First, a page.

Itawamba County leaders have added more than a quarter of a million dollars to the sheriff’s budget to help fund his department through the end of the year.
Last week, the Itawamba County Board of Supervisors voted to amend the sheriff’s department’s budget by an additional $260,000. The amount should carry the department through the end of the year without needing further adjustment, barring any major unforeseen expenses.
Speaking of which, unforeseen expenses are the primary cause of the department’s excessive spending. These include a 32-hour standoff in December and a multi-day capital murder trial in May.
“You name it, this particular year, he’s had it,” county administrator Gary Franks said of the sheriff.
Itawamba County Sheriff Chris Dickinson said the standoff in particular came with a heavy price tag. The Golden-area standoff required his full department to work nonstop throughout.
“This was a 32-hour deal. That’s a week worth of salaries,” the sheriff said.
The county jail has been another drain on the sheriff’s coffers. In June, the county board voted to amend the jail’s budget – technically separate from the sheriff’s department, but under the sheriff’s purview – by an additional $325,000 to cover expenses through the end of the year. The primary culprit is overcrowding, which has forced the sheriff to house an overflow of prisoners in the Tishomingo County Jail at a cost of around $20,000 a month. The jail was initially budgeted around $5,000 per month for this expense.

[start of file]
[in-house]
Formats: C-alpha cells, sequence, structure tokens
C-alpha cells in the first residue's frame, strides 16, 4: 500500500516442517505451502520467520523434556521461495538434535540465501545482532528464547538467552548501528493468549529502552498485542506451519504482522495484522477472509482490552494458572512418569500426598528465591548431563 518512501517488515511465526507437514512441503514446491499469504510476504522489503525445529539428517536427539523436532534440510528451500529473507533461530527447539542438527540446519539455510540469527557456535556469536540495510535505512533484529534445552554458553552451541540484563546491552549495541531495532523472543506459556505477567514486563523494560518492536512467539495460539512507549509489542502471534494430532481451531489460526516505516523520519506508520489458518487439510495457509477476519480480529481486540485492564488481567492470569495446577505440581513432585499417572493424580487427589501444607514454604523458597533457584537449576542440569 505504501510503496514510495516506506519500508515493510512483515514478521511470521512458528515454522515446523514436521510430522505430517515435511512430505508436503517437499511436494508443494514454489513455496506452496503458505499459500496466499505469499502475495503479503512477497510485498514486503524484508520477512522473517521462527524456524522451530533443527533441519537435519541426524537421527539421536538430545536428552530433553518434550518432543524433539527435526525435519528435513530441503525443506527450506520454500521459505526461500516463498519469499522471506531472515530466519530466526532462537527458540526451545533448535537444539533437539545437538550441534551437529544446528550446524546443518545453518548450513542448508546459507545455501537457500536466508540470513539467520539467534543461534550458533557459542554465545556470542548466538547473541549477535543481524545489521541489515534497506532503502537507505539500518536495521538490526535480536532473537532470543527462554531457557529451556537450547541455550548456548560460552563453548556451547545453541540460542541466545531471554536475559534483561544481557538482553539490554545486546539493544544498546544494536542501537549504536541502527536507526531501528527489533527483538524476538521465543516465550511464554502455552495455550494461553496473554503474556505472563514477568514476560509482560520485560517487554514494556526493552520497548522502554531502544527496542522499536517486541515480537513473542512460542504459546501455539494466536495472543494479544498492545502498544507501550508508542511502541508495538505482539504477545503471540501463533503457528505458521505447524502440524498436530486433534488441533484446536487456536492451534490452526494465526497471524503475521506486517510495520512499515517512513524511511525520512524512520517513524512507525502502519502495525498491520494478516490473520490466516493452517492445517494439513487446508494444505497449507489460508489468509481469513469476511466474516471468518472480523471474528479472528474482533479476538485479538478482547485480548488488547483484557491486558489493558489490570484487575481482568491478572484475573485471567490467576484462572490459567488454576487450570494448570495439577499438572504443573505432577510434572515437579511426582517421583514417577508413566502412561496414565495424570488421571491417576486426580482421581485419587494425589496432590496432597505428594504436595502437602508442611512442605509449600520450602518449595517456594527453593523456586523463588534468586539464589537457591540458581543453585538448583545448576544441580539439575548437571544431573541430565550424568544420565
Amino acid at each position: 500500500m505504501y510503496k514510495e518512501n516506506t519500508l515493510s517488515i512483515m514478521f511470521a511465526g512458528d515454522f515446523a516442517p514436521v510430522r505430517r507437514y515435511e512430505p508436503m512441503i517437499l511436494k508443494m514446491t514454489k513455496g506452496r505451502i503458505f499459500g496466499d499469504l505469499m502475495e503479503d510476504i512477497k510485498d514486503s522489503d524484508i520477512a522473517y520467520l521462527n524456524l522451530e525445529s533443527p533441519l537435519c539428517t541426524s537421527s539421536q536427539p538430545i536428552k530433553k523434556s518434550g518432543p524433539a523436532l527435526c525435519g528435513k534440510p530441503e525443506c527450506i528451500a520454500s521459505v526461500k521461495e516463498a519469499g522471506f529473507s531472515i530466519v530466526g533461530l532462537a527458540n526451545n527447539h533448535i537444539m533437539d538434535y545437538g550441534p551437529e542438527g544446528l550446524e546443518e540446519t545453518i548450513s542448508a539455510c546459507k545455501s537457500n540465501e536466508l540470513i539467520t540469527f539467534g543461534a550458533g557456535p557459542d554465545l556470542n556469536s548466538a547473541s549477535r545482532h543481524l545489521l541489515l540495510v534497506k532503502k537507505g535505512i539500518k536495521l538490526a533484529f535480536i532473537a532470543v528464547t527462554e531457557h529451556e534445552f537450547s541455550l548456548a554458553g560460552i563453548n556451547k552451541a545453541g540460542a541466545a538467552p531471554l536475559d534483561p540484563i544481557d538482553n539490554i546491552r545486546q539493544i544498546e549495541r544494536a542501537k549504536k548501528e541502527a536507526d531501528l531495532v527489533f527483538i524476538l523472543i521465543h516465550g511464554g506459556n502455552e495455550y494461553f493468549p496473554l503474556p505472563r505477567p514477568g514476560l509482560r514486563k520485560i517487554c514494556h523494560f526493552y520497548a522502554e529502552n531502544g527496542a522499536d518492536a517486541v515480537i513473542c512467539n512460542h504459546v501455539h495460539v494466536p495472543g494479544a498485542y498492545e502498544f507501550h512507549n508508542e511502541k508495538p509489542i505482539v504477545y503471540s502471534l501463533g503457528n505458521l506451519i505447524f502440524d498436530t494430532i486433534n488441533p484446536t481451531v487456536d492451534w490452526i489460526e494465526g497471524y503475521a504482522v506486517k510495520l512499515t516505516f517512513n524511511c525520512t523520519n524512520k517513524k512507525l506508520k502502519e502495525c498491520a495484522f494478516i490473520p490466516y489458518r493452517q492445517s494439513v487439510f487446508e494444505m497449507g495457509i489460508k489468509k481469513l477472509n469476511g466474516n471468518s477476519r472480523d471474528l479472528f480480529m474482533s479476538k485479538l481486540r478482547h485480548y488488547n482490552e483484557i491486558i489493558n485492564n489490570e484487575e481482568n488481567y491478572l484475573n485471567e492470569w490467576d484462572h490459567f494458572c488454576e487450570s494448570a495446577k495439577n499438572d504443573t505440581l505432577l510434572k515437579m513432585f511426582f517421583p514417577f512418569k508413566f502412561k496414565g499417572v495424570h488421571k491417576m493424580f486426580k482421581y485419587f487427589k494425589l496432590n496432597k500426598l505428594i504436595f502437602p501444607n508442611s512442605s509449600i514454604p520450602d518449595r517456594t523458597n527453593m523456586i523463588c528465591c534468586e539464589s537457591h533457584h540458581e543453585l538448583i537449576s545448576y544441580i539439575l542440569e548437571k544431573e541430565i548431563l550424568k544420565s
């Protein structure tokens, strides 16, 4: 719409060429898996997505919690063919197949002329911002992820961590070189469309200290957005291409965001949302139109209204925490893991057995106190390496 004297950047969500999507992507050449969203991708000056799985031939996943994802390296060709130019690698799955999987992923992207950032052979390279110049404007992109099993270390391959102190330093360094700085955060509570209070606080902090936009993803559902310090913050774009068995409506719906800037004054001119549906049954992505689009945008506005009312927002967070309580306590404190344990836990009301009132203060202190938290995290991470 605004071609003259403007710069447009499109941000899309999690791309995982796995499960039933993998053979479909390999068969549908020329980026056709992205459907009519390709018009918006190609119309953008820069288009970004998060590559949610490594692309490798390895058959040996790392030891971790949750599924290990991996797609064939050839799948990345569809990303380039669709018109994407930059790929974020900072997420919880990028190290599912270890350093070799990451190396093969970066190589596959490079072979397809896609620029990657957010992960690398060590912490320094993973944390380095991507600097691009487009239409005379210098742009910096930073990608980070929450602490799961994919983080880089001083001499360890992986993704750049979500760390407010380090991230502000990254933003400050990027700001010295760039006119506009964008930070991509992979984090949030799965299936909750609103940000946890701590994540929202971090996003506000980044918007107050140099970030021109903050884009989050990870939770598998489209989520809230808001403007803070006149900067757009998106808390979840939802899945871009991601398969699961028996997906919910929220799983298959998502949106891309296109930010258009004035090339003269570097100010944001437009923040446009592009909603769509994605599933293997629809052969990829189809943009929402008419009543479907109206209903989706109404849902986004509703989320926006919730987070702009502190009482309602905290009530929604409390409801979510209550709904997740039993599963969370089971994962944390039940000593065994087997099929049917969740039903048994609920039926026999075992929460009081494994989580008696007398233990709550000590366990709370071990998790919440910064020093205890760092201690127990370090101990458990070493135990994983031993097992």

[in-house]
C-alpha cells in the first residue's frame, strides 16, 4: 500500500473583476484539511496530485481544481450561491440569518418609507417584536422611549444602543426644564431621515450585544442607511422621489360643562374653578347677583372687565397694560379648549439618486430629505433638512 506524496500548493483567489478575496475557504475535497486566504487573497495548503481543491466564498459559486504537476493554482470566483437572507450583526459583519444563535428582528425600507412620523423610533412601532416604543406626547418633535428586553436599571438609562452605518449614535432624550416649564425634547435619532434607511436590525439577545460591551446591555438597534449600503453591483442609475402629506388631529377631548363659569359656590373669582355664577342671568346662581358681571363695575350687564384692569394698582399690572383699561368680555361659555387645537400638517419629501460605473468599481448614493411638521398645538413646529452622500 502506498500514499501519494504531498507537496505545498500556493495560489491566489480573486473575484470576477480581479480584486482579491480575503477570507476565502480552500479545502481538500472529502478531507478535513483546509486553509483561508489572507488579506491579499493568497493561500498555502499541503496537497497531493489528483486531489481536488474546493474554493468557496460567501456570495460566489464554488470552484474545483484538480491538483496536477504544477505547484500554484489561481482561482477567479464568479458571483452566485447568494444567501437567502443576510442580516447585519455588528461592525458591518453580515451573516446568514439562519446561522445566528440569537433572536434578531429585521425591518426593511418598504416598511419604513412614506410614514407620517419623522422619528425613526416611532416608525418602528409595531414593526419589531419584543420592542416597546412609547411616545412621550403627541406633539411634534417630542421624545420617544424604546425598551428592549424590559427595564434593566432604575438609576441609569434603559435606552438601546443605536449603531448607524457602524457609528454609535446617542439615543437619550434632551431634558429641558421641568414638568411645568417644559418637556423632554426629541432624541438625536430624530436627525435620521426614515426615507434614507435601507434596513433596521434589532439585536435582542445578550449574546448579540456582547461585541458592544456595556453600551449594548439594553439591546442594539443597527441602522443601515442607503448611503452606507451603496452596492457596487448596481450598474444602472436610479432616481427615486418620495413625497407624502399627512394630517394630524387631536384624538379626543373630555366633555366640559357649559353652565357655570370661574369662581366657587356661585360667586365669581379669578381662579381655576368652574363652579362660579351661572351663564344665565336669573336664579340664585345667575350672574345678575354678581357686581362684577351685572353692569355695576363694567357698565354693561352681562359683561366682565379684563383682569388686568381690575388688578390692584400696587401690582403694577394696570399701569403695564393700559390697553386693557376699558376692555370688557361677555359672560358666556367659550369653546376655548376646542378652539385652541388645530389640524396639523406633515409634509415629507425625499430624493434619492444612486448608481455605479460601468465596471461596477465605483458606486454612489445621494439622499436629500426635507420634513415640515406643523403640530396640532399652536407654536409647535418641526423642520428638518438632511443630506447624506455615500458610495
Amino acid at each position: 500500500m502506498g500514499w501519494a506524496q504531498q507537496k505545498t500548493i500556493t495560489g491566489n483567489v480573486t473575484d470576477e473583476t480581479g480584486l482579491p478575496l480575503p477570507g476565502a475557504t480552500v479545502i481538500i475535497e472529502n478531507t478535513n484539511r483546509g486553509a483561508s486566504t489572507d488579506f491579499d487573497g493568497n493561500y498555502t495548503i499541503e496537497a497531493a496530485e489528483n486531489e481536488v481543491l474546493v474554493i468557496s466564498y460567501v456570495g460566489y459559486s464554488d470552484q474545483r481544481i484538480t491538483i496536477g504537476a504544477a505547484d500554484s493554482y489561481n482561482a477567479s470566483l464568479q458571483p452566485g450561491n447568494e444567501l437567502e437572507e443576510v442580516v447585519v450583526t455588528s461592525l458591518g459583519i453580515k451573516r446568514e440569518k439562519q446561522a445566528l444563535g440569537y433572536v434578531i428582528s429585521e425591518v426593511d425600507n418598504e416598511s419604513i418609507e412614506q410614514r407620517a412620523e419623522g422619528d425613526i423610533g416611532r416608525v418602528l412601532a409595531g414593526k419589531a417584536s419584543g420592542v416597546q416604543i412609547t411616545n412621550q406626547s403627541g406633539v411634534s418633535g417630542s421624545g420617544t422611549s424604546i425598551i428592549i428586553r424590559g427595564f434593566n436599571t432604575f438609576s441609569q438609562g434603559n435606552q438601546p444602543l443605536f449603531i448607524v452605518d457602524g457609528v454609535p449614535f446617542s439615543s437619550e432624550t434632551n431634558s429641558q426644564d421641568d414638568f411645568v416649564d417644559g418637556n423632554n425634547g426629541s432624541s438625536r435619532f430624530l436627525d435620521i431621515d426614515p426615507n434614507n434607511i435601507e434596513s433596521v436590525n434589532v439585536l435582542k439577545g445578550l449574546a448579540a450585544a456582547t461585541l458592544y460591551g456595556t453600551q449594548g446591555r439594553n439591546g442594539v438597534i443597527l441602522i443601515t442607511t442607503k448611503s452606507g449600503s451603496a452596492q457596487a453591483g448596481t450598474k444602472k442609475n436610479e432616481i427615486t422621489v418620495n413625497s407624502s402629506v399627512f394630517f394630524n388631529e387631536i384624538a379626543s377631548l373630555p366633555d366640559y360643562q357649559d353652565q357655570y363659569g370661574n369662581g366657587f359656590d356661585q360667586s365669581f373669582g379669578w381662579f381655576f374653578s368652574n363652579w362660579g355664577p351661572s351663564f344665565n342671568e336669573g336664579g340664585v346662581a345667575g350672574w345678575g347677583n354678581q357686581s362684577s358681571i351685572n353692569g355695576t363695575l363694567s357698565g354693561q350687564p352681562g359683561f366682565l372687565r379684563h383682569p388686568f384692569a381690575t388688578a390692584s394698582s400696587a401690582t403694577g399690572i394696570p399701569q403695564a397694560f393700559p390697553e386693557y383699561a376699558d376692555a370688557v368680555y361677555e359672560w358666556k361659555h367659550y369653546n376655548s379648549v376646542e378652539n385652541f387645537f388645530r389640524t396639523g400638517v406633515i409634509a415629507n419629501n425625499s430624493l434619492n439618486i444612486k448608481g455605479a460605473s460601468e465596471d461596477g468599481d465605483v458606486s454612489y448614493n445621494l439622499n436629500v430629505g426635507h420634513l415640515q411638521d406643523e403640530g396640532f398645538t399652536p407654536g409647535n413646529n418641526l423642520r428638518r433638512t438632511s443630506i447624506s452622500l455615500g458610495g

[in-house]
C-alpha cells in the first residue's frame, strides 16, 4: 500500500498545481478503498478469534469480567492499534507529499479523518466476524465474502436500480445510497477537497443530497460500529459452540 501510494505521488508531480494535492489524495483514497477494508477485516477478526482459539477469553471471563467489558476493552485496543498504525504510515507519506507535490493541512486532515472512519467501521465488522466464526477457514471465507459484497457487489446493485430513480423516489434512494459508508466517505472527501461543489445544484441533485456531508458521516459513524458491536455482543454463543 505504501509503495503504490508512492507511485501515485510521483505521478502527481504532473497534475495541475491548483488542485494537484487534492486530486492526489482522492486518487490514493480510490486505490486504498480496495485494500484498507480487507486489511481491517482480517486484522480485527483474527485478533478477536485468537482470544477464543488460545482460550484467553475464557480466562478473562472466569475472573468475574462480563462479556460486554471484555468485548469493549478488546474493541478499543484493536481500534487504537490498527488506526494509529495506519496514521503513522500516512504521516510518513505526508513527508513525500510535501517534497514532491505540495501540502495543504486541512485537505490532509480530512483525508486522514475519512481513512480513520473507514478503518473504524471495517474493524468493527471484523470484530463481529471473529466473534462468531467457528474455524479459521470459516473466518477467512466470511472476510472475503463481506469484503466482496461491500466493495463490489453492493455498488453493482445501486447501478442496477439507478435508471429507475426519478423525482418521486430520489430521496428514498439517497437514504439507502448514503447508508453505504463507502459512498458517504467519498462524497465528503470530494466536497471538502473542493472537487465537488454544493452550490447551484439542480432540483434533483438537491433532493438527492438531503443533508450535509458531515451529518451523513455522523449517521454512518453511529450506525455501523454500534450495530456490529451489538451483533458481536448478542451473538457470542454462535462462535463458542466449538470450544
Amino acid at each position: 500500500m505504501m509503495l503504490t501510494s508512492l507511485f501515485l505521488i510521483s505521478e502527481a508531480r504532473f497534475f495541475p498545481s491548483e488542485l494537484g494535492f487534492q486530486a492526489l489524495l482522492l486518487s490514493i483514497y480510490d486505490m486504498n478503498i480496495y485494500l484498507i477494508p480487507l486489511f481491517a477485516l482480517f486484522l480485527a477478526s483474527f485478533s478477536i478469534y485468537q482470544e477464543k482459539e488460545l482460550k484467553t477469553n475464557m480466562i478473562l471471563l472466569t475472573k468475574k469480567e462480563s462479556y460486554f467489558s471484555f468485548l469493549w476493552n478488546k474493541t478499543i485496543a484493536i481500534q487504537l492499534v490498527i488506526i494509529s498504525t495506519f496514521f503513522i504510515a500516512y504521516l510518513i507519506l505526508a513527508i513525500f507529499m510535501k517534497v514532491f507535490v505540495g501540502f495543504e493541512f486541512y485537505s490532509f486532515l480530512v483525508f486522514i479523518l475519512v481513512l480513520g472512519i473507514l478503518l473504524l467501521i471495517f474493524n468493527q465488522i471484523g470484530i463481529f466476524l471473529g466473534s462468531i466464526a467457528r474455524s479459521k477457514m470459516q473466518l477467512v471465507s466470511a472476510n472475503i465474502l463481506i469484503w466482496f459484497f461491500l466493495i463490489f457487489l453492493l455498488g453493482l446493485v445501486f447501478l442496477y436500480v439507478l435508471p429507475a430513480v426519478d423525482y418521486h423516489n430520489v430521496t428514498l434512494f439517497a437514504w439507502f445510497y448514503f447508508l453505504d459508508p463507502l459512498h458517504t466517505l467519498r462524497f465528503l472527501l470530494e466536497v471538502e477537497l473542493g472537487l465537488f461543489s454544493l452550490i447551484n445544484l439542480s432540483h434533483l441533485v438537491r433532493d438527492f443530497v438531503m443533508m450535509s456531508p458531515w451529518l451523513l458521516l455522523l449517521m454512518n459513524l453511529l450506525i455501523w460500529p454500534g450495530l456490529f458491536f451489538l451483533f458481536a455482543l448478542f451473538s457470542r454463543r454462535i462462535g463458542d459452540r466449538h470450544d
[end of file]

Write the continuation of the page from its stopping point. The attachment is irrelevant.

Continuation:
“I’ve had to find myself some kind of peace with the jail,” Dickinson said. “We’re not happy about it, but it is what it is.”
The construction of the county’s long-planned 100-bed jail should alleviate the issues with overcrowding, but has no set completion date. Board president Eric “Tiny” Hughes said they hope to have the jail in the process of being built by some time next year.
County officials said even running at the bare minimum – utilities, salaries, fuel, etc. – there would be no way for the sheriff to make his budget without additional funds. The only other option would be to cut jobs.
With the exception of the sheriff’s department’s budget, the county looks to be in decent financial shape heading toward the end of the fiscal year. The county’s assessed value is expected to be up by an additional half-million dollars this year.
Despite the increased assessed value, which means each mill of tax has more value and brings in more money, taxpayers are unlikely to see a tax decrease during the next fiscal year. County leaders said the extra money will be needed to fund the construction of the new jail.
Franks also told supervisors the county currently has $400,000 less in the bank this year than they did at the same time last year, despite similar revenue.
“You know what that means,” Franks said. “Expenses are going up. We’ve got to watch that.”